The rest of the movie involves figuring out the root of the problem (of course the greedy developer has moved the gravestones, but left the bodies behind, in order to build his development), saving Carol-Ann, and escaping. This movie holds up pretty well and mixes the subtle, creepy moments, with big effects moments. It had a pretty compelling reason for them to stay in the house for the first four-fifths of the movie, but the very end is a bit bewildering. After Carol-Ann has been saved, they’re assured that “this house is clean”, so they pack up to move out. But they stay in the house while they’re doing it! Of course this leads to the big climax at the end where mom fights for her babies and then the house implodes. But still. Hire movers, stay elsewhere. It only seems reasonable.

Reasonable doesn’t always work in getting a haunted house story going. Sometimes you need a(n un)healthy mix of ego and ambition and a disregard for others to put yourself in a suitable position to be manhandled by ghosts (or a creepy deity). In Sinister, crime novelist Ethan Hawke needs one more big break to get his career going again. He had a hit, years ago, but craves (contrary to his television interviews, which he videotaped and rewatches) his own In Cold Blood, that true crime story that would make him rich and famous. In the past he had gone so far as to move his family down the street from a crime scene. This time he moved them into the house, something that the local sheriff tells him is in incredibly poor taste.

Even with these colossally bad and selfish choices, this movie is incredibly engrossing because it is really a mystery with horror elements. Hawke’s true crime writer is investigating what could be one of many serial crimes, spread out long enough to indicate that it’s not necessarily a serial killer, but maybe some cult’s ritualized killing. With the help of a professor that he consults via iChat and a starstruck Deputy So-and-so who wants to be the guy that helps the author and gets thanked on the acknowledgements page, he tracks the history of these killings. He is greatly helped by a box of 8mm films that he found in the attic, films that show him the murders as well as a ghostly figure that seems to be involved. The more he digs in, the more he detaches from his family and fails to notice how truly dangerous this place is for them all. In then end, he realizes his mistake in moving them there and in his entire endeavor, and he decides to leave. I’ll leave it to you to see if they’re able to escape or not.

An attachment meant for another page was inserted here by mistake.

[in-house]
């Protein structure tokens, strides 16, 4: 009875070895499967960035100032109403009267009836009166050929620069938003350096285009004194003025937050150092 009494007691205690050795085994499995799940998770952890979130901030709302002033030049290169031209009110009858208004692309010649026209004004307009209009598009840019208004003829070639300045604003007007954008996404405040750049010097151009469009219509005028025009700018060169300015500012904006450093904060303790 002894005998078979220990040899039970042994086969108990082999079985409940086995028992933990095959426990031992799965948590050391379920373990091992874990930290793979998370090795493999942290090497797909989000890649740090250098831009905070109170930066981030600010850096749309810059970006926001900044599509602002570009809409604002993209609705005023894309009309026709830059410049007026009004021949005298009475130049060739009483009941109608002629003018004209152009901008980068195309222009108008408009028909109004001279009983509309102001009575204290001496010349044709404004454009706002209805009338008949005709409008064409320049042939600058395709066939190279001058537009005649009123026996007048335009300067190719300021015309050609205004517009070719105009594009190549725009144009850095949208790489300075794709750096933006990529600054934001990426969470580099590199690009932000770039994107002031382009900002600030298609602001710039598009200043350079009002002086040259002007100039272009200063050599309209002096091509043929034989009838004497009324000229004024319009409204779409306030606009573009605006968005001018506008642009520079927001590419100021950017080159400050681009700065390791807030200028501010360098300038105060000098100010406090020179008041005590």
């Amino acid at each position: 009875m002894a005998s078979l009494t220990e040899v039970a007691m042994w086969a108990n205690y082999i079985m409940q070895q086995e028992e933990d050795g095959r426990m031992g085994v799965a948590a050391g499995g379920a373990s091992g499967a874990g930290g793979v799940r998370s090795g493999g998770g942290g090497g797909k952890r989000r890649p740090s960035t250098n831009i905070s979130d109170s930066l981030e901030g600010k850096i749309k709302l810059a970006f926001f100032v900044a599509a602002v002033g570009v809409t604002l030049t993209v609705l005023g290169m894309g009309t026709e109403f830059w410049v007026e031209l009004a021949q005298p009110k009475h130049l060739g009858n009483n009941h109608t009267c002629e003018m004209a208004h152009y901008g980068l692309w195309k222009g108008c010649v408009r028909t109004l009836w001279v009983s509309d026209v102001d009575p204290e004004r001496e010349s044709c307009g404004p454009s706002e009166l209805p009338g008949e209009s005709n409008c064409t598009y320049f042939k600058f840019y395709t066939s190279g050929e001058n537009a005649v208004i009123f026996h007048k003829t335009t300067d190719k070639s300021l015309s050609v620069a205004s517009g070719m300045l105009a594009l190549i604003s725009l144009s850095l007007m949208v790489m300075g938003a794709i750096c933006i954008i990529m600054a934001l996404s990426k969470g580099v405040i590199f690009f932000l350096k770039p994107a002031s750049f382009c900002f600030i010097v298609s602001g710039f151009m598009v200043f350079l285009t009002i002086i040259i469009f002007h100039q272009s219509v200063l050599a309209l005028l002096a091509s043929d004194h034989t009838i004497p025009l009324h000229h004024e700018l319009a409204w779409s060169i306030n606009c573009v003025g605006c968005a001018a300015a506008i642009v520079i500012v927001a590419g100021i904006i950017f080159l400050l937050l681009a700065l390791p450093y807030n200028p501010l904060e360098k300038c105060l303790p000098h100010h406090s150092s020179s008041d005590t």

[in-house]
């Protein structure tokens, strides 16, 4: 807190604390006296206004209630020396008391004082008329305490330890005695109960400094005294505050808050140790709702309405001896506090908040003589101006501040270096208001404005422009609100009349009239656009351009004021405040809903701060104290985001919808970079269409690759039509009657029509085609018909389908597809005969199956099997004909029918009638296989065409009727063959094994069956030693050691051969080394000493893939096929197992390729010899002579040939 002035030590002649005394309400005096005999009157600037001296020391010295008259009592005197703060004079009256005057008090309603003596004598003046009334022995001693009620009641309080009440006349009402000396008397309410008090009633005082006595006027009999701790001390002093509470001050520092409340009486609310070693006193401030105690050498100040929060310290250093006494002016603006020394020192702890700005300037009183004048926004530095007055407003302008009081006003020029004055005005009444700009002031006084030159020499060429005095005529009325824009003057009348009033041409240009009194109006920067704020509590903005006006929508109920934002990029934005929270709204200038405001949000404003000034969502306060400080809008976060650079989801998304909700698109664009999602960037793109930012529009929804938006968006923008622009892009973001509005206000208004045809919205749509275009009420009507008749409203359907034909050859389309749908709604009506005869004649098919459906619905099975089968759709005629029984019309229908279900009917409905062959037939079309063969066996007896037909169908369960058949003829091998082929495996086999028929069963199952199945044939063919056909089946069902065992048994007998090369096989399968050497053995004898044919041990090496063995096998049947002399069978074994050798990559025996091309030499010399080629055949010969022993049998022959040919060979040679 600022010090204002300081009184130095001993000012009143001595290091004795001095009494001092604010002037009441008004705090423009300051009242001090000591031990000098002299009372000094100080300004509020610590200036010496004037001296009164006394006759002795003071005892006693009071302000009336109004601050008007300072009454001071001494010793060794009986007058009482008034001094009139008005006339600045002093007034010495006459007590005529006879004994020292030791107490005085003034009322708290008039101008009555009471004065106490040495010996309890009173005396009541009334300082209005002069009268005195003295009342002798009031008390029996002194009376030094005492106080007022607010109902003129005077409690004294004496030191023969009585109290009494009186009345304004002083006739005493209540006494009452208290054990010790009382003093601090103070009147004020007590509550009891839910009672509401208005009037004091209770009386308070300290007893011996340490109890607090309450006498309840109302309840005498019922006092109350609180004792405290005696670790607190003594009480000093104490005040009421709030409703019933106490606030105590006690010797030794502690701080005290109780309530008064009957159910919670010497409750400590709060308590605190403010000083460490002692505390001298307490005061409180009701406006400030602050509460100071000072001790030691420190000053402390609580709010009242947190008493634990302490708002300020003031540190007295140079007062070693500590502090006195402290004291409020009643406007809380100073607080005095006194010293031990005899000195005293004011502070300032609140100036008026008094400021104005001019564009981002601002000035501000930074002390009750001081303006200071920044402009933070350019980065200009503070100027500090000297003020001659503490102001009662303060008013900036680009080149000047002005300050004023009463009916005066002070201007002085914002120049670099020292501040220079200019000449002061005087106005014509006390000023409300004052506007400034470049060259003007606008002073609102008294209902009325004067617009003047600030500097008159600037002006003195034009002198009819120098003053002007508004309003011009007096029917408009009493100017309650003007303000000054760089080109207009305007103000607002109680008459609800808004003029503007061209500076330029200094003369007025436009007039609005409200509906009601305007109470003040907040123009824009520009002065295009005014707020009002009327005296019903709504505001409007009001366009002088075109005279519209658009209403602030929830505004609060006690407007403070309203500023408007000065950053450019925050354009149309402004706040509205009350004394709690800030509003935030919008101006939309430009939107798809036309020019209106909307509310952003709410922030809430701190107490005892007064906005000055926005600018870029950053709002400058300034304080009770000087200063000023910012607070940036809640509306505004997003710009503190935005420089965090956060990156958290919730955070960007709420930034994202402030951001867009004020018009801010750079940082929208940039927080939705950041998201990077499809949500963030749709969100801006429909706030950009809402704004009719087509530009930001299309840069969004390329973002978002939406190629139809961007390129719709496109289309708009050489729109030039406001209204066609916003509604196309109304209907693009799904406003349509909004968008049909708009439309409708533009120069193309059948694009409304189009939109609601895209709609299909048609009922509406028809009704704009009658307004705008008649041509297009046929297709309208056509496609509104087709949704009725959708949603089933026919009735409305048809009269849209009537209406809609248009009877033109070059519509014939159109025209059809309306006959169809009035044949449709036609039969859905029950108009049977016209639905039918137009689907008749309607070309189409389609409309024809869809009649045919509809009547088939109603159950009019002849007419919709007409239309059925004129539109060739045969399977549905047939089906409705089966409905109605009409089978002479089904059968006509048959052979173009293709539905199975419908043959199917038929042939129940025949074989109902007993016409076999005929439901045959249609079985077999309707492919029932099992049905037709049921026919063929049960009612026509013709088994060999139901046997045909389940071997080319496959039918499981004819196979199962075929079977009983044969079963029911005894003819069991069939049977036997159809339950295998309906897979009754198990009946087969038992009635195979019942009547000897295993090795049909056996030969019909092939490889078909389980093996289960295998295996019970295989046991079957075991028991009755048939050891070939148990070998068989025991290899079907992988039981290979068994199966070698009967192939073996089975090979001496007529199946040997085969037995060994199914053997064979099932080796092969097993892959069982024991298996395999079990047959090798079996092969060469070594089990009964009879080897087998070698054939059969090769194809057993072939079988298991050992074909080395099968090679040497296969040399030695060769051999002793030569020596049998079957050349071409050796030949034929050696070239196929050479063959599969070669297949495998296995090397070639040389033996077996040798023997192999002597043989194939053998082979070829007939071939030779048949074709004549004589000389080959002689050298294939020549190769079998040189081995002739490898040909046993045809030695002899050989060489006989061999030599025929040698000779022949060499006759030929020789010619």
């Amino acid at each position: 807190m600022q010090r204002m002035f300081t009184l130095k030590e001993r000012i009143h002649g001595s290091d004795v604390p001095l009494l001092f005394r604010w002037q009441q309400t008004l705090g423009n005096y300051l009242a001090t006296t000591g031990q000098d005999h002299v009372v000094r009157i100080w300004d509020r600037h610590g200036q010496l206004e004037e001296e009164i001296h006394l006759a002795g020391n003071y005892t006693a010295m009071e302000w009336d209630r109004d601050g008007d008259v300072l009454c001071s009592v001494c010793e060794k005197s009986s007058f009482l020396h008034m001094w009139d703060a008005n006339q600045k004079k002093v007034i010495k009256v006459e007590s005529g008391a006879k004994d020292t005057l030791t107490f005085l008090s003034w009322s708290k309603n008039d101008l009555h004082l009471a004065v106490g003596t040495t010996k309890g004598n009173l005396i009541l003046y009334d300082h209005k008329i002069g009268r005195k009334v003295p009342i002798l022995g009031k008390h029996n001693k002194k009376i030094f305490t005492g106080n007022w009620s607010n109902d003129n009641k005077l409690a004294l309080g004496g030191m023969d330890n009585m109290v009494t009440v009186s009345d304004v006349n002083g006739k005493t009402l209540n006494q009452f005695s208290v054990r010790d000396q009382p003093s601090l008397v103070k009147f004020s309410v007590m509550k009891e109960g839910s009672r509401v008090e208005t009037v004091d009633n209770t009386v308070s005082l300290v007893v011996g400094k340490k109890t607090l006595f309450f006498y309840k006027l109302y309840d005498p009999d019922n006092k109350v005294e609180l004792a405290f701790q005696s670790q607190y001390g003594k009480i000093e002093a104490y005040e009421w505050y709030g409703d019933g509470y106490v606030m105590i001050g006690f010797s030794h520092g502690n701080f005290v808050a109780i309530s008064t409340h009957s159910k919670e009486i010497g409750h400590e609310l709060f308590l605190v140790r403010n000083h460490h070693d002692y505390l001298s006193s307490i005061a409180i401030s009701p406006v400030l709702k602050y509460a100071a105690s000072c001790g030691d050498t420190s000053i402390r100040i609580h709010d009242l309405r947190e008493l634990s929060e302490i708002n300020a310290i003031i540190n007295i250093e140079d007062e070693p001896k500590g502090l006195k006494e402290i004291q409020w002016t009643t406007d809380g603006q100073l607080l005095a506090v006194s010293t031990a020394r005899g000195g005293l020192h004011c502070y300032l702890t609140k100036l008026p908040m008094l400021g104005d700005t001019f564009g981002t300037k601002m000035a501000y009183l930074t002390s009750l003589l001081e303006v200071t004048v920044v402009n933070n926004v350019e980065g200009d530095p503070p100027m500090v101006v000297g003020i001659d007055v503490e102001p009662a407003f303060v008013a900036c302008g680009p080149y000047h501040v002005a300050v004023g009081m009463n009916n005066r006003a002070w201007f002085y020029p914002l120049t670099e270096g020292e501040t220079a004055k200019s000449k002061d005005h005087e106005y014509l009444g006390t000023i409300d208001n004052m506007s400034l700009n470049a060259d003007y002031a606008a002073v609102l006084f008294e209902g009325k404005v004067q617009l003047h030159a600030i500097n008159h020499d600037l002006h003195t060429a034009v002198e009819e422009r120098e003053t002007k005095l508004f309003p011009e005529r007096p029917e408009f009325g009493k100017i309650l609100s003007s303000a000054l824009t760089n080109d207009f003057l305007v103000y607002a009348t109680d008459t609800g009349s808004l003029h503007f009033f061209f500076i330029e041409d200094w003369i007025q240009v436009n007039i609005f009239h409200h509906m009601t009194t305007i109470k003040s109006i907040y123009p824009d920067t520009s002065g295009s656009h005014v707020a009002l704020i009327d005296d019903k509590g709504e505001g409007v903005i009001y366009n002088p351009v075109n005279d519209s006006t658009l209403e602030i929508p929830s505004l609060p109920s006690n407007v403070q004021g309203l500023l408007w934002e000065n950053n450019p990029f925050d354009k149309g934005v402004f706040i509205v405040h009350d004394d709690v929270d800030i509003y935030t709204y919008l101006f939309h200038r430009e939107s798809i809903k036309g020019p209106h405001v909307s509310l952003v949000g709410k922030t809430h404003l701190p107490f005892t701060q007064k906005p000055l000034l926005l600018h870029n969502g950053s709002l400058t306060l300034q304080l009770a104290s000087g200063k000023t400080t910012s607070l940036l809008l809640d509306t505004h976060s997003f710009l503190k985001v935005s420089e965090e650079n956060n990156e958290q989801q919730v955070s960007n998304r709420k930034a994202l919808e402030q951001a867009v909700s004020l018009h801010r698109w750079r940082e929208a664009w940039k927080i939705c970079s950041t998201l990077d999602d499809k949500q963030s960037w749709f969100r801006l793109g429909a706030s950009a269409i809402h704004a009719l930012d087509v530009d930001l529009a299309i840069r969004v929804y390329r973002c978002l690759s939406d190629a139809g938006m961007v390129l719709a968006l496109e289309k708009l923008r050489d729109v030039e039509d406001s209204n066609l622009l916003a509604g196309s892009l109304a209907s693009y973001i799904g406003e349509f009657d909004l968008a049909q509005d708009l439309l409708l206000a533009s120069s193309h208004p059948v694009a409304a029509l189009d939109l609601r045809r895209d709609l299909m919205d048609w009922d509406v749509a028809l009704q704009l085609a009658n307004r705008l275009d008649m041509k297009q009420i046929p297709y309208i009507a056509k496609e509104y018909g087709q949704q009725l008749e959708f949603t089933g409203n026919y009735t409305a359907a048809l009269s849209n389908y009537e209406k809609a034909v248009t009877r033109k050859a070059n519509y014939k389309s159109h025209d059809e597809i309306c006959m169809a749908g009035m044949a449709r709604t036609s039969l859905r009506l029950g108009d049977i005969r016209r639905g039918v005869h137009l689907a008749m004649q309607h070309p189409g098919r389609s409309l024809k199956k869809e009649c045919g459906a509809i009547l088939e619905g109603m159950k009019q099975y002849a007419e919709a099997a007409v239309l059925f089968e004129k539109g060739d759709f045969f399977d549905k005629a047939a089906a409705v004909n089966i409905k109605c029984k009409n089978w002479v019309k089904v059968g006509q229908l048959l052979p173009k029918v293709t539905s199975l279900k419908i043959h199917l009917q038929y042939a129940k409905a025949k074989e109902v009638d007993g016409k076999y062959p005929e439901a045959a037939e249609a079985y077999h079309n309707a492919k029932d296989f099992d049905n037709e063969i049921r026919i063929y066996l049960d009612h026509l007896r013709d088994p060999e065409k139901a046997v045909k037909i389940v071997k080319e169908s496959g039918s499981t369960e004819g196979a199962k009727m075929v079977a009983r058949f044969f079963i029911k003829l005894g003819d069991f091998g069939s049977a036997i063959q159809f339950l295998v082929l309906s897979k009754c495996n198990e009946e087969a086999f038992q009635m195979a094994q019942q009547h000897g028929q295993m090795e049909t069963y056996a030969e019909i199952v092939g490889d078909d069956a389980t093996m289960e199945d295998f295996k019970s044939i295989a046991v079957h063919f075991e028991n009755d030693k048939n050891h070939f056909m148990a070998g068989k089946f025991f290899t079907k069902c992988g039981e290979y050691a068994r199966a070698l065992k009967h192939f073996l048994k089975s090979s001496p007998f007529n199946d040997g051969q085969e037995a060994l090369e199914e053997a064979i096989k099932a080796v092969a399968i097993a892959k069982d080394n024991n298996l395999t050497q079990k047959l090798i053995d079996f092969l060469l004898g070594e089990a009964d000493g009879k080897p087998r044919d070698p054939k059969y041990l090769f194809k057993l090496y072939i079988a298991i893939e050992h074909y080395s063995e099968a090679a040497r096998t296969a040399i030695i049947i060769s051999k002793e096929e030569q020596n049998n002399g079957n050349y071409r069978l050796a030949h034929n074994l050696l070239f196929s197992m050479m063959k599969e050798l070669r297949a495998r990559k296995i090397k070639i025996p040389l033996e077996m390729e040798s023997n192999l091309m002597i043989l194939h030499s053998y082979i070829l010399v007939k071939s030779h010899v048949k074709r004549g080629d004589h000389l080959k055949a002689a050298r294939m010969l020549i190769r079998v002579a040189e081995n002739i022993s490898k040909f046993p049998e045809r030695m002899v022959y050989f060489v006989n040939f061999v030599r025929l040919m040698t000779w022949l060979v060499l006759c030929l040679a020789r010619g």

In the 60’s, William Castle made a ton of gimmicky scary movies, films that proclaimed that they had a nurse on hand to help people suffering from terror, buzzers in the seats, wavers that needed to be signed before watching the movie, etc. The films themselves hold up well as kitschy nostalgia, which is what they were then. In the late 90’s, Dark Castle entertainment began producing some remakes of these movies that amped up the humor and knowingness with the jump-scares and special effects. The first of these was House on Haunted Hill with Geoffrey Rush playing a Vincent Price character in battle with his vicious gold-digging wife at a ghoulish birthday party in a closed down Insane Asylum with guests who are all strangers to each other as well as the hosts. Rush’s amusement park millionaire is known for special effects, which is why some of the initial happenings are suspect, but the more people are killed by the house the more desperate they need to find out how to escape. The asylum was the scene of not only a mad doctor who, with the assistance of his staff, experimented on and vivisected his inmates, but was also the scene for an orgy of murder and mayhem when the inmates rose up and killed the doctor and his staff. Before being killed, fires are started and the asylum was thrown into lockdown, which meant that everyone died. First, ghosts start playing with the guests and then the house itself tries to kill them. This movie hit the right tone and is pretty successful overall–the only thing that struggles to hold up is some of the late-90s CGI, which is very noticeable now.